by Dean Baker
12 June 2013
Dean Baker is a macroeconomist
and co-director of the Center for Economic and Policy Research
He previously worked as a senior economist at the
Economic Policy Institute and an assistant professor at Bucknell
Barack Obama speaks during a
in the East Room of the White
(Photo: Stephen Crowley / The
New York Times)
As part of its overall economic strategy
Obama administration is rushing full speed ahead with two
major trade deals:
There are two key facts people should know about
these proposed trade deals.
First, they are mostly not about trade.
Second they are not intended to boost
the economy in a way that will help most of us.
In fact, it is reasonable to say that these
deals will likely be bad news for most people in the United States.
Most of the people living in our partner
countries are likely to be losers too.
On the first point, traditional trade issues, like the reduction of import
tariffs and quotas, are a relatively small part of both deals. This is the
case because these barriers have already been sharply reduced or even
eliminated over the past three decades.
As a result, with a few notable exceptions, there is little room for further
reductions in these sorts of barriers. Instead both deals focus on other
issues, some of which may reasonably be considered barriers to trade, but
many of which are matters of regulation that would ordinarily be left to
national, regional, or even local levels of government to set for
One purpose of locking regulatory rules into a
trade deal is to push an agenda that favors certain interests (e.g. the
large corporations who are at the center of the negotiating process) over
the rest of society.
Both of these deals are likely to include restrictions on the sorts of,
...that can be imposed by the
countries that are parties to the agreements.
While many of the regulations
that are currently in place in these areas are far from perfect, there is
not an obvious case for having them decided at the international level.
Suppose a country or region decides that the health risks posed by a
particular pesticide are too great and therefore bans its use. If the risks
are in fact small, then those imposing the ban will be the primary ones who
suffer, presumably in the form of less productive agriculture and higher
Is it necessary to have an international
agreement to prevent this sort of "mistake?"
As a practical matter, the evidence on such issues will often be ambiguous.
For example, does
fracking pose a health hazard
to the surrounding communities? These agreements could end up taking control
of the decision as to whether or not to allow fracking away from the
communities who would be most affected.
In addition to limiting local control in many areas these trade deals will
almost certainly include provisions that make for stronger and longer
copyright and patent protection, especially on prescription drugs. The
latter is coming at the urging of the U.S.
pharmaceutical industry, which
has been a central player in all the trade agreements negotiated over the
last quarter century.
This is likely to mean much higher drug prices
for our trading partners.
This is of course the opposite of free trade. Instead of reducing barriers,
the drug companies want to increase them, banning competitors from selling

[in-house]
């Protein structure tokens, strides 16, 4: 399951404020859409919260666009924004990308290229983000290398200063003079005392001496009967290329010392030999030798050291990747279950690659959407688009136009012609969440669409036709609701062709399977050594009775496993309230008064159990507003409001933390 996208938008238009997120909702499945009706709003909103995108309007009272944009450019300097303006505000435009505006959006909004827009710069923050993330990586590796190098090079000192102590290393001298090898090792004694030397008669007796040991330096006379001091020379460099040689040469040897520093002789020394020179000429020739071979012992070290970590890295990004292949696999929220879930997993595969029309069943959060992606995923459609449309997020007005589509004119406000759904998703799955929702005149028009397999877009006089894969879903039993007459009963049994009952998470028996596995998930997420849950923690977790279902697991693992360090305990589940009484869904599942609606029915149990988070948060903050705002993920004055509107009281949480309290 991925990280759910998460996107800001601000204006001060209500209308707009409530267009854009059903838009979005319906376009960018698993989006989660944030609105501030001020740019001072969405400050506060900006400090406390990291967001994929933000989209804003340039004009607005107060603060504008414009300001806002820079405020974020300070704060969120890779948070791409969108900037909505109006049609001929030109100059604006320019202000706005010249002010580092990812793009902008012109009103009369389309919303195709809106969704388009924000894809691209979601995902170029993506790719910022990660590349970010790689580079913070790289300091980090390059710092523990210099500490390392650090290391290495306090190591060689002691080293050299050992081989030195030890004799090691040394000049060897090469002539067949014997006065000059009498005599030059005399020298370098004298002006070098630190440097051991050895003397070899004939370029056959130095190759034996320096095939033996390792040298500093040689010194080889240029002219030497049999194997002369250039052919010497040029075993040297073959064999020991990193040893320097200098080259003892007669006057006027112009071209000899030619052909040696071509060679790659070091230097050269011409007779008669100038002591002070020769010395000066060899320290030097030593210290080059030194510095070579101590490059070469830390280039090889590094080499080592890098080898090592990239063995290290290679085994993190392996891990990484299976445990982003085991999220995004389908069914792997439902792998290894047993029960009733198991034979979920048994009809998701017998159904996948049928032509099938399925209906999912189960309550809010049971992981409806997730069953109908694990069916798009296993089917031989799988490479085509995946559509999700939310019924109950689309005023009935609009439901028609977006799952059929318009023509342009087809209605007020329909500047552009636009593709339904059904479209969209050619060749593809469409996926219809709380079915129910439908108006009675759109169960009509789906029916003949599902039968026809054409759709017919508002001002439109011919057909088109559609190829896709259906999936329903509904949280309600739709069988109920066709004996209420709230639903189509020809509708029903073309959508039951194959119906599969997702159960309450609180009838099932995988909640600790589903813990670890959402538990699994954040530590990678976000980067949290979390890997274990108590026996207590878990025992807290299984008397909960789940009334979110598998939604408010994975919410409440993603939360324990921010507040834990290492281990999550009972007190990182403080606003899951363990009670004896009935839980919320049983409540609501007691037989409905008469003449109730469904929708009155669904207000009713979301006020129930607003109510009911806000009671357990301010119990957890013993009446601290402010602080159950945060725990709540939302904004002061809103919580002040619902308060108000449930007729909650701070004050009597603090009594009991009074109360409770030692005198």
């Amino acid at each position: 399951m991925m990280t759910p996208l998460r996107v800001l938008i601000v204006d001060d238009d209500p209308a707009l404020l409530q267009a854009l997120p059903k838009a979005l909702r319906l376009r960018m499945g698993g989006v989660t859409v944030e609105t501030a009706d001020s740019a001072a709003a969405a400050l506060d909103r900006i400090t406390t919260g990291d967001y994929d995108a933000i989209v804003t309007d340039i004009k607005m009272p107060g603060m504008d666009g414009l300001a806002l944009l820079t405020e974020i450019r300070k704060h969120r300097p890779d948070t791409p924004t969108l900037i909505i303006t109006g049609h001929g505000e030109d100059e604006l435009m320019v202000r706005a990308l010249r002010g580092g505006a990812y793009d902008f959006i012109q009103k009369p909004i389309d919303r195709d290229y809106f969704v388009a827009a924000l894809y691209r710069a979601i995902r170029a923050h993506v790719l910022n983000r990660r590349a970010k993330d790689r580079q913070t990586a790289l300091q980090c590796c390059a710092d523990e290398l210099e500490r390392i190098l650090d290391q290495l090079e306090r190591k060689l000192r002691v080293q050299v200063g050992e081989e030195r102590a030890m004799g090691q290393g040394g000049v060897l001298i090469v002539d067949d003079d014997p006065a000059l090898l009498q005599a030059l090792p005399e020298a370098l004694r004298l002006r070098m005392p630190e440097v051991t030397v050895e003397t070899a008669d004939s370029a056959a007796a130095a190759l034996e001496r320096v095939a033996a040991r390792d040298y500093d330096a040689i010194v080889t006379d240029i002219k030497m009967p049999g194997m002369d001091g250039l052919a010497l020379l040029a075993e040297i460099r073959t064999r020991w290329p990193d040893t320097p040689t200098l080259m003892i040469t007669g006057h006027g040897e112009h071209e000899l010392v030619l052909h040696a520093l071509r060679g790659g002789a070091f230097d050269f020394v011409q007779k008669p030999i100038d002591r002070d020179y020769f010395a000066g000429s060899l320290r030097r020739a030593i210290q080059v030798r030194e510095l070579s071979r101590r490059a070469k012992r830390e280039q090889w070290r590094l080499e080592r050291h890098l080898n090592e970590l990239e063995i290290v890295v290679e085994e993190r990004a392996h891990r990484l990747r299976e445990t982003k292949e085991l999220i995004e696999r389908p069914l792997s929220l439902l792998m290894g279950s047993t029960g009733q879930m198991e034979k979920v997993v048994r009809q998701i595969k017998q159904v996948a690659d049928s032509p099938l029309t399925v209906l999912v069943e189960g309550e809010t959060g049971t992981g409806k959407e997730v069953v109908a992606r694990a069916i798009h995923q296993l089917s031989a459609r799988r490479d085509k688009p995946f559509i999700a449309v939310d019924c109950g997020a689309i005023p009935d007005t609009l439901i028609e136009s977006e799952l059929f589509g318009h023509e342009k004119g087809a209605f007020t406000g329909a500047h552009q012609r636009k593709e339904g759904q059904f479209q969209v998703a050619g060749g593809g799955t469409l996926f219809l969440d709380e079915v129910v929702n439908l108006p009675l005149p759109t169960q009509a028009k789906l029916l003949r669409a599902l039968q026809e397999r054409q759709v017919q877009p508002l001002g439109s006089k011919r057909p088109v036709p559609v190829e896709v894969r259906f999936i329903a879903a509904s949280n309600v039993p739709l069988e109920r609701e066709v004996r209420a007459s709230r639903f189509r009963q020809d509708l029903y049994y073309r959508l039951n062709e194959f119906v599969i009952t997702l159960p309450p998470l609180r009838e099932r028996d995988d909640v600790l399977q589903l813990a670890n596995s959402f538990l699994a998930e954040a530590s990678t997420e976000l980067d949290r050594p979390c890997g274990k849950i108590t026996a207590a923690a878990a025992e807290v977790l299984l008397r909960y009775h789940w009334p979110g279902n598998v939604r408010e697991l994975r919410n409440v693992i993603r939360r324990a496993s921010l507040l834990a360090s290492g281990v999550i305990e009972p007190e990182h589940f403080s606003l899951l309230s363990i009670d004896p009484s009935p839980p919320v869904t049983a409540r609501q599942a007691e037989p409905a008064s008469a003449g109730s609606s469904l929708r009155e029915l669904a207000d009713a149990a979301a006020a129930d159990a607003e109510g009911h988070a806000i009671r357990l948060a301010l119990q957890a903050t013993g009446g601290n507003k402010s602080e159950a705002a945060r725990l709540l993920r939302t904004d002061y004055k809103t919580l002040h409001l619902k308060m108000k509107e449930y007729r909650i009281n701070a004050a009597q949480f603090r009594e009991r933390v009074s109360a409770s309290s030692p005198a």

the same drugs. The difference in prices can be quite large.
Generic drugs, with few exceptions, are cheap to
produce. When drugs sell for hundreds or thousands of dollars per
prescription it is because patent monopolies allow them to be sold for high
If these trade deals result in much higher drug prices for our trading
partners, the concern should not just be a moral one about people being
unable to afford drugs.
The more money people in Vietnam or Malaysia
have to pay Pfizer and Merck for their drugs, the less money they will have
to spend on other exports from the United States. This means that everyone
from manufacturing workers to workers in the tourist sector can expect to
see fewer job opportunities because of the copyright and patent protection
rules imposed through these trade deals.
To see this point, imagine someone operating a fruit stand in a farmers'
If the person in the next stall selling meat has
a clever way to short-change customers, then his scam will come at least
partly at the expense of the fruit stand. The reason is that many potential
fruit stand customers will have their wallets drained at the meat stand and
won't have any money left to buy fruit.
The drug companies' efforts to get increased patent protection, along with
the computer and entertainment industries efforts to get stronger copyright
protection, will have the same effect. Insofar as they can force other
countries to pay them more in royalties and licensing fees or directly for
their products, these countries will have less money to spend on other goods
and services produced in the United States.
In other words, the short-change artist in the
next stall is not our friend and neither are the pharmaceutical, computer,
or entertainment industries.
However these industries all have friends in
Obama administration. As a
result, these trade deals are likely to give them the protections they want.
The public may not have the power to stop the high-powered lobbyists from
getting their way on these trade pacts, but it should at least know what is
These trade deals are about pulling more money
out of their pockets in order to make the rich even richer.